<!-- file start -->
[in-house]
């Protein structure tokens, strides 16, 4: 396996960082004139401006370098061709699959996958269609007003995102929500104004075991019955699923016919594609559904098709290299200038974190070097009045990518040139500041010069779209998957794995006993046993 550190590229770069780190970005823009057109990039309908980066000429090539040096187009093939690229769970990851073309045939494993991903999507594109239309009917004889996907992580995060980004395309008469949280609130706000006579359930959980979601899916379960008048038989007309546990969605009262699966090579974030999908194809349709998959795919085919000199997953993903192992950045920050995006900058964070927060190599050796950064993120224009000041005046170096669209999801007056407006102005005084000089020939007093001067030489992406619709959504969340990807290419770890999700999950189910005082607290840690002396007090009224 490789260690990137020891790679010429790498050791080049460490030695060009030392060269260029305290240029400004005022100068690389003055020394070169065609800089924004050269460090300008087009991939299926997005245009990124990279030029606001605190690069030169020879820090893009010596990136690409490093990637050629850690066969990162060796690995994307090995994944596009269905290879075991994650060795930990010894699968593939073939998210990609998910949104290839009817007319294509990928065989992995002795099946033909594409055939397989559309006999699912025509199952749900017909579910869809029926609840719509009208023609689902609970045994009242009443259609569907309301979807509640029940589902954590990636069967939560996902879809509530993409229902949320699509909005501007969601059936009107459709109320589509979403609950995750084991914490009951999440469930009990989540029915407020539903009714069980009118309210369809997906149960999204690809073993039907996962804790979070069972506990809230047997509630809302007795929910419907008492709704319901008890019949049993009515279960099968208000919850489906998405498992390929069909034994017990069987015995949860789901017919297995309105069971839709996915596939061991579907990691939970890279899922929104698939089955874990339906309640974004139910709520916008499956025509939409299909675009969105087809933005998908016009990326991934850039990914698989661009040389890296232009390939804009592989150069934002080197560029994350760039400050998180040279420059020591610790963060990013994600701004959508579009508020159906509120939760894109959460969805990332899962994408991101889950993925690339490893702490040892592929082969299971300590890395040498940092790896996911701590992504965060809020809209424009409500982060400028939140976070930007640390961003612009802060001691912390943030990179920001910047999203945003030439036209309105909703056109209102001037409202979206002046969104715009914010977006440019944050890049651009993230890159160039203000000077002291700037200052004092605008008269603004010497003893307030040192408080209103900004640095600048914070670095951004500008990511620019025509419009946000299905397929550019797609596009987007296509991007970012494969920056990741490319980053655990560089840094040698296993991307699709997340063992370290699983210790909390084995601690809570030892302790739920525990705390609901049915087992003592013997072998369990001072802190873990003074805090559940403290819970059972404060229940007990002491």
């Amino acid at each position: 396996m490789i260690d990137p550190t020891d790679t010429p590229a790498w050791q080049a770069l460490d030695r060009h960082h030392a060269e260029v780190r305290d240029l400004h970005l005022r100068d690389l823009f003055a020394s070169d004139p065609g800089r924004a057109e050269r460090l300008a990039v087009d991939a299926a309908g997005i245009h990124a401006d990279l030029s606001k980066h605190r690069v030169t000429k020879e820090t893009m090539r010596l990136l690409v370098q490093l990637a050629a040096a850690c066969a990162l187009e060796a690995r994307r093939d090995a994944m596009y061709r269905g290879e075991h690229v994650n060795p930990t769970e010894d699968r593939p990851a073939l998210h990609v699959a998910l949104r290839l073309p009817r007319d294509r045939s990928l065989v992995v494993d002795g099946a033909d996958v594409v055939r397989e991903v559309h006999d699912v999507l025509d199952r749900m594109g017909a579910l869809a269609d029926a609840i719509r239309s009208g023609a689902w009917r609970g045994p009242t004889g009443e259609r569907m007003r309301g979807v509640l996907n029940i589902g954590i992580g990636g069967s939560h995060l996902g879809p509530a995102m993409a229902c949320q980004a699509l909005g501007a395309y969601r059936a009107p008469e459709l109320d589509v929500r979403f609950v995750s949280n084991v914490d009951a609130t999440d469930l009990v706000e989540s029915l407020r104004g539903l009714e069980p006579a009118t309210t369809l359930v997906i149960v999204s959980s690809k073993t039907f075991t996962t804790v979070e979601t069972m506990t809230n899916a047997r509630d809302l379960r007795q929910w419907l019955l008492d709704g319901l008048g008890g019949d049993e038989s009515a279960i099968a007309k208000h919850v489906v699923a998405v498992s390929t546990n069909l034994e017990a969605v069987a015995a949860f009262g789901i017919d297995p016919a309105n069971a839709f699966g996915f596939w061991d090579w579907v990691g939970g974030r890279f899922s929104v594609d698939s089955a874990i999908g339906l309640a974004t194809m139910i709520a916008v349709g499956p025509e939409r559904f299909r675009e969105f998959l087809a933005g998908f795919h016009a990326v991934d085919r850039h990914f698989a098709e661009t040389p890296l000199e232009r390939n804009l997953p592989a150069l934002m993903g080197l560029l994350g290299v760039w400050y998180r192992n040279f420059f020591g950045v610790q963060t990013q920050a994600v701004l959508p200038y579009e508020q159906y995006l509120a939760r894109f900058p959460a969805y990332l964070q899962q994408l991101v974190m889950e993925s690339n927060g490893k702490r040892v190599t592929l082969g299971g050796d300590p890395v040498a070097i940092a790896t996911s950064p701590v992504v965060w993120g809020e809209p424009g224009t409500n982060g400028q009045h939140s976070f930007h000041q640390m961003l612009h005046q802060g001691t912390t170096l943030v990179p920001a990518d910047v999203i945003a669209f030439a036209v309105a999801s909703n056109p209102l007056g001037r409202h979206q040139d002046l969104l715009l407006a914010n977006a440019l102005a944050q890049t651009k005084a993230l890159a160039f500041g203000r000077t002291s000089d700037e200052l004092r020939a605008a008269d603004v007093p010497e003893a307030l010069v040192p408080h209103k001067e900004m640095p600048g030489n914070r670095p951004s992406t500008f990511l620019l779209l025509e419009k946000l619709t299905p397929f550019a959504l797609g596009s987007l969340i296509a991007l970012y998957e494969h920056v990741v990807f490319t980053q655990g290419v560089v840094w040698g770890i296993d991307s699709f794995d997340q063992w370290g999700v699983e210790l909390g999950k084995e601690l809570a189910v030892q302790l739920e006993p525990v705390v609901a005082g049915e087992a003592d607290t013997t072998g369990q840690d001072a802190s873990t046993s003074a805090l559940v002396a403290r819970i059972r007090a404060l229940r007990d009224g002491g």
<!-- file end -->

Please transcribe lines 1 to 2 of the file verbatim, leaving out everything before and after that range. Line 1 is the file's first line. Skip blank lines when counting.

[in-house]
């Protein structure tokens, strides 16, 4: 396996960082004139401006370098061709699959996958269609007003995102929500104004075991019955699923016919594609559904098709290299200038974190070097009045990518040139500041010069779209998957794995006993046993 550190590229770069780190970005823009057109990039309908980066000429090539040096187009093939690229769970990851073309045939494993991903999507594109239309009917004889996907992580995060980004395309008469949280609130706000006579359930959980979601899916379960008048038989007309546990969605009262699966090579974030999908194809349709998959795919085919000199997953993903192992950045920050995006900058964070927060190599050796950064993120224009000041005046170096669209999801007056407006102005005084000089020939007093001067030489992406619709959504969340990807290419770890999700999950189910005082607290840690002396007090009224 490789260690990137020891790679010429790498050791080049460490030695060009030392060269260029305290240029400004005022100068690389003055020394070169065609800089924004050269460090300008087009991939299926997005245009990124990279030029606001605190690069030169020879820090893009010596990136690409490093990637050629850690066969990162060796690995994307090995994944596009269905290879075991994650060795930990010894699968593939073939998210990609998910949104290839009817007319294509990928065989992995002795099946033909594409055939397989559309006999699912025509199952749900017909579910869809029926609840719509009208023609689902609970045994009242009443259609569907309301979807509640029940589902954590990636069967939560996902879809509530993409229902949320699509909005501007969601059936009107459709109320589509979403609950995750084991914490009951999440469930009990989540029915407020539903009714069980009118309210369809997906149960999204690809073993039907996962804790979070069972506990809230047997509630809302007795929910419907008492709704319901008890019949049993009515279960099968208000919850489906998405498992390929069909034994017990069987015995949860789901017919297995309105069971839709996915596939061991579907990691939970890279899922929104698939089955874990339906309640974004139910709520916008499956025509939409299909675009969105087809933005998908016009990326991934850039990914698989661009040389890296232009390939804009592989150069934002080197560029994350760039400050998180040279420059020591610790963060990013994600701004959508579009508020159906509120939760894109959460969805990332899962994408991101889950993925690339490893702490040892592929082969299971300590890395040498940092790896996911701590992504965060809020809209424009409500982060400028939140976070930007640390961003612009802060001691912390943030990179920001910047999203945003030439036209309105909703056109209102001037409202979206002046969104715009914010977006440019944050890049651009993230890159160039203000000077002291700037200052004092605008008269603004010497003893307030040192408080209103900004640095600048914070670095951004500008990511620019025509419009946000299905397929550019797609596009987007296509991007970012494969920056990741490319980053655990560089840094040698296993991307699709997340063992370290699983210790909390084995601690809570030892302790739920525990705390609901049915087992003592013997072998369990001072802190873990003074805090559940403290819970059972404060229940007990002491």